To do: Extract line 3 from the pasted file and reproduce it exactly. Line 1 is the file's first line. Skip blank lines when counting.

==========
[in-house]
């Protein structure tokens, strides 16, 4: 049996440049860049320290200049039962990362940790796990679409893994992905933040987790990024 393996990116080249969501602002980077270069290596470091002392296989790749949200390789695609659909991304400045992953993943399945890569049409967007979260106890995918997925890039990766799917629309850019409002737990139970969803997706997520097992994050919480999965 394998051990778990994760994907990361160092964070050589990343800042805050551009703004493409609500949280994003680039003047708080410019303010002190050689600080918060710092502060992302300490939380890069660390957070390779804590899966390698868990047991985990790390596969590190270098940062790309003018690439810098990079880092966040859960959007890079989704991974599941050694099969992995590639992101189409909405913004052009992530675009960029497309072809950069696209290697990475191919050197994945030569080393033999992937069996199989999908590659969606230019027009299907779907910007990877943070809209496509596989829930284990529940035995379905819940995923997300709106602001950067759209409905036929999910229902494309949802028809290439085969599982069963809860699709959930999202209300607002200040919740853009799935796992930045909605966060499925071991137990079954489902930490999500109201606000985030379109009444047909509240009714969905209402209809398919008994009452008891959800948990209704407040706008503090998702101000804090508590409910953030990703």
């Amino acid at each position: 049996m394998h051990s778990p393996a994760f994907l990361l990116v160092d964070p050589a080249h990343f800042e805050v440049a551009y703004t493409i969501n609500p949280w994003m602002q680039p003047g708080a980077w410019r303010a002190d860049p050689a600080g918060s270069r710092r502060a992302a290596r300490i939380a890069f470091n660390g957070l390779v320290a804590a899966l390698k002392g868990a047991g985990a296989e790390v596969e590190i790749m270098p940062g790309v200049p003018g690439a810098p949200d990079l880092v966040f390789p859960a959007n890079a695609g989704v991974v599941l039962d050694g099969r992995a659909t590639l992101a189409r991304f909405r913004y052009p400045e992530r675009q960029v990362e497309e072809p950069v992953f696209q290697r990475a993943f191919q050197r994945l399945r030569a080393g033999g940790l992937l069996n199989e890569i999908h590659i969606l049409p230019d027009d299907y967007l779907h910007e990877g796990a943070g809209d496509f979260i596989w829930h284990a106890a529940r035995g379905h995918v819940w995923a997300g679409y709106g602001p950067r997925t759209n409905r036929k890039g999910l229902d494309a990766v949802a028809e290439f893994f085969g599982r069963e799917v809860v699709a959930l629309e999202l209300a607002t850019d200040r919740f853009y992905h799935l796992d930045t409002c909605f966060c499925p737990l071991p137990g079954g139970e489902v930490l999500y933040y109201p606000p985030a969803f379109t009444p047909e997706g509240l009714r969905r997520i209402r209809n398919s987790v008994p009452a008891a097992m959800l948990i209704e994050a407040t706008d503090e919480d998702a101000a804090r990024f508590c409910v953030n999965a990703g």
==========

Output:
């Amino acid at each position: 049996m394998h051990s778990p393996a994760f994907l990361l990116v160092d964070p050589a080249h990343f800042e805050v440049a551009y703004t493409i969501n609500p949280w994003m602002q680039p003047g708080a980077w410019r303010a002190d860049p050689a600080g918060s270069r710092r502060a992302a290596r300490i939380a890069f470091n660390g957070l390779v320290a804590a899966l390698k002392g868990a047991g985990a296989e790390v596969e590190i790749m270098p940062g790309v200049p003018g690439a810098p949200d990079l880092v966040f390789p859960a959007n890079a695609g989704v991974v599941l039962d050694g099969r992995a659909t590639l992101a189409r991304f909405r913004y052009p400045e992530r675009q960029v990362e497309e072809p950069v992953f696209q290697r990475a993943f191919q050197r994945l399945r030569a080393g033999g940790l992937l069996n199989e890569i999908h590659i969606l049409p230019d027009d299907y967007l779907h910007e990877g796990a943070g809209d496509f979260i596989w829930h284990a106890a529940r035995g379905h995918v819940w995923a997300g679409y709106g602001p950067r997925t759209n409905r036929k890039g999910l229902d494309a990766v949802a028809e290439f893994f085969g599982r069963e799917v809860v699709a959930l629309e999202l209300a607002t850019d200040r919740f853009y992905h799935l796992d930045t409002c909605f966060c499925p737990l071991p137990g079954g139970e489902v930490l999500y933040y109201p606000p985030a969803f379109t009444p047909e997706g509240l009714r969905r997520i209402r209809n398919s987790v008994p009452a008891a097992m959800l948990i209704e994050a407040t706008d503090e919480d998702a101000a804090r990024f508590c409910v953030n999965a990703g």